Last week as we prepared for a panel on transitioning health solutions to government, Skoll Principal Liz Diebold introduced me to the word game Mad Libs. While I’d never filled in the blanks for fun as a kid, the idea immediately made sense. Whenever something gets overly complex—as our work in health systems often does—boiling something down to its essence can help get the point across.
Liz and I, along with our moderator Nosa Orobaton, Deputy Director at the Bill & Melinda Gates Foundation and Mike Kollins, Director of Programs from Splash, tried to come up with a pithy way to introduce ourselves for a session, Best Practices in Transitioning Solutions to Government. I agreed that the sentence: Scale mattersbecause_____________ was a great way to get us started.
VillageReach has partnered with stakeholders at local, regional and global levels since 2015 to explore the use of unmanned aircraft systems (UAS) for health. UAS, also referred to as unmanned aerial vehicles (UAVs), or drones, are being evaluated for integration into health systems alongside traditional land- and water-based modes of transportation. Drones have the potential to improve the availability of health products, increase equity of access and save time and money compared to ground transportation particularly in geographically challenging areas.
Chipatala cha pa Foni (Health Center by Phone) – A Health Center in Every Malawian’s Home
Chipatala cha pa Foni (CCPF) or Health Center by Phone, transforms the way Malawians access health and nutrition information by offering a health center in every Malawian’s home through the use of an Airtel mobile phone. It is now a national program operated by the Ministry of Health and Population (MoHP) of Malawi. VillageReach was a primary partner to the MoHP in the design, build and roll-out of the program and its services across Malawi.
“A Health Center in Every Malawian’s Home” tells the story of Taurai, a young woman and CCPF youth champion, and Gloria, who is a mother and volunteer. Both of them have had their own positive and unique experiences with CCPF and are now committed to promoting the national hotline in their communities. The video also includes MoHP’s perspective on CCPF as told by Dr. Nedson Fosiko, Deputy Director of Clinical Services.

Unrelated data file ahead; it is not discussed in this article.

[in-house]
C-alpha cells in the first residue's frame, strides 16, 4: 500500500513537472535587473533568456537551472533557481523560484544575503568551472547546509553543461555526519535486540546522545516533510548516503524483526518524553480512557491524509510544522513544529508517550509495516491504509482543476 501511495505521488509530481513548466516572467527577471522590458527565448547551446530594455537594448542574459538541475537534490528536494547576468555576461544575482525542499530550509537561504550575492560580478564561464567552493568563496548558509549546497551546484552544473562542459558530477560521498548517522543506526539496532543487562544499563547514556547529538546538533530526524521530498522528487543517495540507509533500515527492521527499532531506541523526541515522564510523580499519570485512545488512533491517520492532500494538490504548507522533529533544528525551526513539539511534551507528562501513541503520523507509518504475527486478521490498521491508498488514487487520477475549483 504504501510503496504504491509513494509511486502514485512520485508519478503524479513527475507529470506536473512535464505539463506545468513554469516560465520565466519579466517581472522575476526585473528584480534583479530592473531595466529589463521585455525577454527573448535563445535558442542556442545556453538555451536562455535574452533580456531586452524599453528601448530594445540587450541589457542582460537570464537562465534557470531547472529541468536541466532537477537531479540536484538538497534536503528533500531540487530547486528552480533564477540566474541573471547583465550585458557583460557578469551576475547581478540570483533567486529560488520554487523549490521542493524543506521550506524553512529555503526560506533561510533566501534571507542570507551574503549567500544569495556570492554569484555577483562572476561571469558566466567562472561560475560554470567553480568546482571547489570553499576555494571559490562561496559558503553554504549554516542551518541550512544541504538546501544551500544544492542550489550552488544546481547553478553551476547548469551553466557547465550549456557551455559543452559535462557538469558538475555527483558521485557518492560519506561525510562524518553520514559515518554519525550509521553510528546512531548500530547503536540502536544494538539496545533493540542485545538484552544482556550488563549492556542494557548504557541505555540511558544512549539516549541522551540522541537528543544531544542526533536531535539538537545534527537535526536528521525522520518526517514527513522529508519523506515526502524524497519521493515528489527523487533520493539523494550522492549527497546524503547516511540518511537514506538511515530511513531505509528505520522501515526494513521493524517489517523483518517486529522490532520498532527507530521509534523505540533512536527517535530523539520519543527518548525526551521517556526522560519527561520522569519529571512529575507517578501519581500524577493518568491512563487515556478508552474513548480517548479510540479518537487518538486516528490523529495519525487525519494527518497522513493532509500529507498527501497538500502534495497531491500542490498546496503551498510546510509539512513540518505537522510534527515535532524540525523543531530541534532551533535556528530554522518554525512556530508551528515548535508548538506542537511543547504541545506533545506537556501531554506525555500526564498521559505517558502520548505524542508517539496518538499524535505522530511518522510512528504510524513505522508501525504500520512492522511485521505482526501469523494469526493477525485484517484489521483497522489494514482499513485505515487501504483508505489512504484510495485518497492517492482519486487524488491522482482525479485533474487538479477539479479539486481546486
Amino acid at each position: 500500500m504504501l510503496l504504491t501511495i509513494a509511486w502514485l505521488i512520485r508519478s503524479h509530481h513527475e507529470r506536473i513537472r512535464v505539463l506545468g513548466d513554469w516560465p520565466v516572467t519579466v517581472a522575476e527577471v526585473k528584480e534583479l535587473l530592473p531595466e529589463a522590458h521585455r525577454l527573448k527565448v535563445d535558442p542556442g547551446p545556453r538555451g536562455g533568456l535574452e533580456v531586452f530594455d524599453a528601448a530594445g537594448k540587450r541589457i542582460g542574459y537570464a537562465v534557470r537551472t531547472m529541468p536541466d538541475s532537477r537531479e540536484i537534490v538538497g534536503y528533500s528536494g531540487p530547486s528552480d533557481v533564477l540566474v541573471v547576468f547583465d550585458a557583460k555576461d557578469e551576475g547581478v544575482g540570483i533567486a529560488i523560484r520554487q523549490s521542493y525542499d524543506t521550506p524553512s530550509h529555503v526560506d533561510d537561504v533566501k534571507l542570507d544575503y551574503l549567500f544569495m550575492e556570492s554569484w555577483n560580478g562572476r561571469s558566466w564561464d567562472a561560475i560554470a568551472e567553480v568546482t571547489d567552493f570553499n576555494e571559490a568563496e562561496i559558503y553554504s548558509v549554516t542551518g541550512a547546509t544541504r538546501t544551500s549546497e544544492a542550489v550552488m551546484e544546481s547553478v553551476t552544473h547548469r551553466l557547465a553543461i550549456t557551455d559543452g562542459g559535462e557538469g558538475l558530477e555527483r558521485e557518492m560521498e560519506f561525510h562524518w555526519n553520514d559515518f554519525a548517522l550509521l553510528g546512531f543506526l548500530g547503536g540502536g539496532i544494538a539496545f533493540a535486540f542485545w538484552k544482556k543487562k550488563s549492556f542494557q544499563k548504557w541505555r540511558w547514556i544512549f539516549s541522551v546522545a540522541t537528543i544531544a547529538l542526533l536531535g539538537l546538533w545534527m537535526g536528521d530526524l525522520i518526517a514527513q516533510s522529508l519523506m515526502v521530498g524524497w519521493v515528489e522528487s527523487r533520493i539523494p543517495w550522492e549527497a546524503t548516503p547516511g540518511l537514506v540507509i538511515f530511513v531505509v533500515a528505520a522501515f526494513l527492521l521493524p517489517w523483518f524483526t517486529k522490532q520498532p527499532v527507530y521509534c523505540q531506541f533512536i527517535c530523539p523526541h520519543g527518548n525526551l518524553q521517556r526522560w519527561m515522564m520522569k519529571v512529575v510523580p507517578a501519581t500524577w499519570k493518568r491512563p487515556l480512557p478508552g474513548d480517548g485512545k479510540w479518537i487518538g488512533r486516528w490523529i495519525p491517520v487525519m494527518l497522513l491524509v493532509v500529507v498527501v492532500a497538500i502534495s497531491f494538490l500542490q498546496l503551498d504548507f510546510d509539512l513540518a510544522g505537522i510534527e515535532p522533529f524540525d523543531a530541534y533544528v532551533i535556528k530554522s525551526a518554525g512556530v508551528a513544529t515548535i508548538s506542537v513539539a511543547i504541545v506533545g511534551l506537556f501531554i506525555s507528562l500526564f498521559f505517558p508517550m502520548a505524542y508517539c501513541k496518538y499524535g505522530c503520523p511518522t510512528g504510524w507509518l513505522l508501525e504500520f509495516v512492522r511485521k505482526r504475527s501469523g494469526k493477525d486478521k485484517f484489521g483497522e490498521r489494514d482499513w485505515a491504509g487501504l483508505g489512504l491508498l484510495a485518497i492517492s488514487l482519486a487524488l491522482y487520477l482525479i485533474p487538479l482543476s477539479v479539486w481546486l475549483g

Gloria Chingayipe is a mother who lives in Kwitanda, Malawi. Chipatala cha pa Foni, Health Center by Phone, helped her by providing referral information when she called to ask about pains she was experiencing in her abdomen during her pregnancy. She was so grateful for the help she received that she has become a volunteer advocate for CCPF. Gloria now spends part of her time visiting women in the community to promote the health and nutrition hotline to encourage families to take advantage of the resource.
CCPF is now a national program operated by the Malawi Ministry of Health and is another way that the government is providing Universal Health Coverage to its people.
Taurai Kamfosi is a young woman who lives in Zomba, Malawi. Chipatala cha pa Foni (CCPF), Health Center by Phone, is a service that she was introduced to through a CCPF youth advocacy program. She is now a champion for CCPF by using her “golden voice” to write songs and educate adolescents about the service. It is an important resource for young adolescents, so they can make informed decisions about sexual and reproductive health while also benefiting from the privacy of the service.
NextWing (flynextwing.com) conducted test flights at Malawi’s Kasungu drone testing corridor in March 2019
Drones or unmanned aerial vehicles (UAVs) are an emerging technology that hold a lot of promise to improve access to health care for the most underserved populations in hard-to-reach areas. Additionally, it can provide time savings in critical situations in busy urban areas with heavy traffic congestion. Despite becoming commonplace in recreational settings, and being utilized in various sectors, drones are still a nascent technology when it comes to transporting medical products. With every flight test, VillageReach continues to uncover new insights that prove invaluable to pave the way towards drone introduction and integration into health systems. VillageReach is aware of the complexity and technical expertise required to test drones and the findings gleaned from similar projects in other countries are critical to ensure readiness in deploying the technology as a viable supply chain solution.
Many youth in Malawi are told that contraceptives are only for married adults. Yet so many of Malawi’s young people have expressed an unmet need. There are also unique experiences, preferences and challenges that adolescent girls and boys face in understanding, accessing and using contraceptives in Malawi. VillageReach worked with young researchers to tap into real insights that advance the development of sexual and reproductive health services and products tailored specifically for young people.
VillageReach has worked in Malawi since 2008, partnering with the Ministry of Health and Population (MoHP), the private sector and other partners to develop and implement high impact solutions. Current programs include Chipatala cha pa Foni (CCPF), the Pharmacy Assistant Training Program, OpenLMIS, and Drones for Health.
“A reason, a season or a lifetime” is a saying that I can appreciate, and with the transition of the Kwitanda Community Health Project (KCHP) to Maikhanda Trust it was a season for VillageReach. In 2008, VillageReach began its journey, alongside the JBJ Foundation, to support the Ministry of Health and Population (MoHP) to achieve better results for maternal and child health in the Kwitanda community of Balaka district in Malawi.